First U.S. Case of MERS Virus Detected

First U.S. Case of MERS Virus Detected from Indiana Man Who Visited Mideast

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The Middle East respiratory syndrome (MERS) coronavirus is seen in an undated transmission electron micrograph from the National Institute for Allergy and Infectious Diseases (NIAID). Image via Reuters.

Global health alert: The camel-borne respiratory disease popularly known as the Middle East Respiratory Syndrome Coronavirus or MERS-CoV has now spread from the Middle East to the US.

Federal health officials announced on Friday that the first case of the deadly respiratory virus that initially surfaced in the Middle East two years ago has been diagnosed in the United States.

The case had been detected in the state of Indiana, where an American had been hospitalised after returning to the US a week ago. The virus involved a US citizen who worked as a healthcare worker in Saudi Arabia, according to the Centres for Disease Control and Prevention.

“We’ve anticipated MERS reaching the US, and we’ve prepared for and are taking swift action,” said CDC Director Tom Frieden, M.D., M.P.H. “We’re doing everything possible with hospital, local, and state health officials to find people who may have had contact with this person so they can be evaluated as appropriate. This case reminds us that we are all connected by the air we breathe, the food we eat, and the water we drink. We can break the chain of transmission in this case through focused efforts here and abroad.”

The Indiana State Department of Health said the man visited the emergency department at Community Hospital in Munster, Indiana, on April 28 and was admitted that same day after complaints of respiratory symptoms, including fever, cough and shortness of breath.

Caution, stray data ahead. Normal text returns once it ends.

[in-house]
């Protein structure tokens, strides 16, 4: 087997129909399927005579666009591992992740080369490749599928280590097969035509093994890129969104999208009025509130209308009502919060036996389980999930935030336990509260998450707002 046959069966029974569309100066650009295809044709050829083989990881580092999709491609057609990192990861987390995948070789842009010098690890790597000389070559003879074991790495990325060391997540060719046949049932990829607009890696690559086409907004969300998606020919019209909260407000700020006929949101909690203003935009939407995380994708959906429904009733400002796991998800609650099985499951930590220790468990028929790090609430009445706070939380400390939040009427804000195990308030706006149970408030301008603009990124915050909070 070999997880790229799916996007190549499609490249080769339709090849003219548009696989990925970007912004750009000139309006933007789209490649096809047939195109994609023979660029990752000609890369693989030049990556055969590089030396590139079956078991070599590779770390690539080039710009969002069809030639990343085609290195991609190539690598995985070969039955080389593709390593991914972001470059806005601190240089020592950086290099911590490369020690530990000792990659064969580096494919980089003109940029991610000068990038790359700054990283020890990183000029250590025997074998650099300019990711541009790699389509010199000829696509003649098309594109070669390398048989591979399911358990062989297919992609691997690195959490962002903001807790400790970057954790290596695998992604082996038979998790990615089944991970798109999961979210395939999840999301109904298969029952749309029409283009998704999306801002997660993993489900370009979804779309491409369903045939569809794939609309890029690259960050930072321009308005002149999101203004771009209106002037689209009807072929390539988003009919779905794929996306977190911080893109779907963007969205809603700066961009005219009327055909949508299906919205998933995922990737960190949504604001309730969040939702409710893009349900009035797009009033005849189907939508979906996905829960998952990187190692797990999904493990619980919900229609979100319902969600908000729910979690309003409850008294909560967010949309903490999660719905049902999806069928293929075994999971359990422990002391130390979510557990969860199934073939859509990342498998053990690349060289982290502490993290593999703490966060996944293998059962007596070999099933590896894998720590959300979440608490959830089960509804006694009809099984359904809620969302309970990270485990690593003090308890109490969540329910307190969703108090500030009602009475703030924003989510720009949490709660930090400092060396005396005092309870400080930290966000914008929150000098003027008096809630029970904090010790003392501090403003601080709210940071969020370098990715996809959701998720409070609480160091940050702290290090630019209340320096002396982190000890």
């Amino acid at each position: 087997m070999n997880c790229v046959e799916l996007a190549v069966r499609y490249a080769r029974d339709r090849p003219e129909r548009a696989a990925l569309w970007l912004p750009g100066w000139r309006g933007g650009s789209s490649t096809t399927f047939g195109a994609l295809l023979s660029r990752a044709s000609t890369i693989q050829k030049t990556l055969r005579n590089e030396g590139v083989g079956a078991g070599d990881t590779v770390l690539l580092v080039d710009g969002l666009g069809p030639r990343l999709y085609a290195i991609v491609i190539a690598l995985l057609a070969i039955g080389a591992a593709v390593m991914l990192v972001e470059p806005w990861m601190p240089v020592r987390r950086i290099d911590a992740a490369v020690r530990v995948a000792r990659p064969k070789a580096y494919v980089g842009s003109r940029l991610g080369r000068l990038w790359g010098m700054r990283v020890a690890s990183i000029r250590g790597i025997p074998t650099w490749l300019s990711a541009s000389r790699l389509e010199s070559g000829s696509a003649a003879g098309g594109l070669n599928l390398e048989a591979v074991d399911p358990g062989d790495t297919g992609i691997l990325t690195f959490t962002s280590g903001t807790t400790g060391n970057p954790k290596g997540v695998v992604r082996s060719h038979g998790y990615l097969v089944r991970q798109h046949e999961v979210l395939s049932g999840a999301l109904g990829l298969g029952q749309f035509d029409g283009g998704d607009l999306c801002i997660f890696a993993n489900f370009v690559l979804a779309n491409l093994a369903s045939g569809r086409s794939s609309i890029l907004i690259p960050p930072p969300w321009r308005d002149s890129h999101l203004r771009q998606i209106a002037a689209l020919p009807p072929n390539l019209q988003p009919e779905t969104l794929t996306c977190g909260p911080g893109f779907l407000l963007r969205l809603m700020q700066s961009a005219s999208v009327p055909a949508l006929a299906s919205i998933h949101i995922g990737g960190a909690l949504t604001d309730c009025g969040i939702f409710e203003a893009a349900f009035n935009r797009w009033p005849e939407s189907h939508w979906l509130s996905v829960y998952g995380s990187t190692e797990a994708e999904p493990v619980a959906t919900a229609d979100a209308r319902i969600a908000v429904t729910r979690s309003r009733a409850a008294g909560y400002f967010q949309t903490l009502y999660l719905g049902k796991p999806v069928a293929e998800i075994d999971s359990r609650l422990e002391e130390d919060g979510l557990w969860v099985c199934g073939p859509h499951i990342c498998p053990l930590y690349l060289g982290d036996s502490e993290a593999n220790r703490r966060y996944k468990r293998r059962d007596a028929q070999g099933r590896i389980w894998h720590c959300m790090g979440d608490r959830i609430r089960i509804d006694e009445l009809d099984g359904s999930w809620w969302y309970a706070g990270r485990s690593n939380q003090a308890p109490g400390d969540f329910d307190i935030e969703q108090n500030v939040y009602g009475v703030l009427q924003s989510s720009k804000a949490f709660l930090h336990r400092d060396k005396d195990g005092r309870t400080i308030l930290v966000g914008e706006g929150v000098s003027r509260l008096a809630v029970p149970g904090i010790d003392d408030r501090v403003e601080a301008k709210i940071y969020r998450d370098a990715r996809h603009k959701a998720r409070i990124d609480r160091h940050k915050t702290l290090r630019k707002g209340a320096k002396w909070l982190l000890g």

Meanwhile, Public Health England said the male patient traveled via a British Airways flight on April 24 from Riyadh to London, where he changed flights at Heathrow airport to fly to the United States. He landed in Chicago and took a bus to an undisclosed city in Indiana.

“The risk of the infection being passed to other passengers on Flight 262 is extremely low,” the body said. “However, as a precautionary measure, Public Health England has contacted UK passengers who were sitting in the vicinity of the affected passenger to provide health information.”

Due to his travel history, Indiana health officials tested him for MERS, and sent the samples to the CDC, which confirmed the presence of the virus on Friday.

In some countries, the virus has spread from person to person through close contact, such as caring for or living with an infected person. But, there’s currently no evidence of sustained spread of MERS in general settings, the CDC said.

“The virus has not shown the ability to spread easily in a community setting,” Dr. Anne Schuchat said.

Schuchat said the patient was now in stable condition and there are no other suspected cases of MERS at the current time. Schuchat chose not to name the Indiana hospital, provide the patient’s age or gender, or say what role the person serves as a health care professional.

So far, including this U.S. importation, there have been 401 confirmed cases of MERS-CoV infection in 12 countries. To date, all reported cases have originated in six countries in the Arabian Peninsula. Most of these people developed severe acute respiratory illness, with fever, cough, and shortness of breath; 93 people died. Officials do not know where the virus came from or exactly how it spreads. There is no available vaccine or specific treatment recommended for the virus.

MERS is a coronavirus similar to SARS, or severe acute respiratory syndrome, which killed hundreds of people, mainly in China, in 2002 and 2003.

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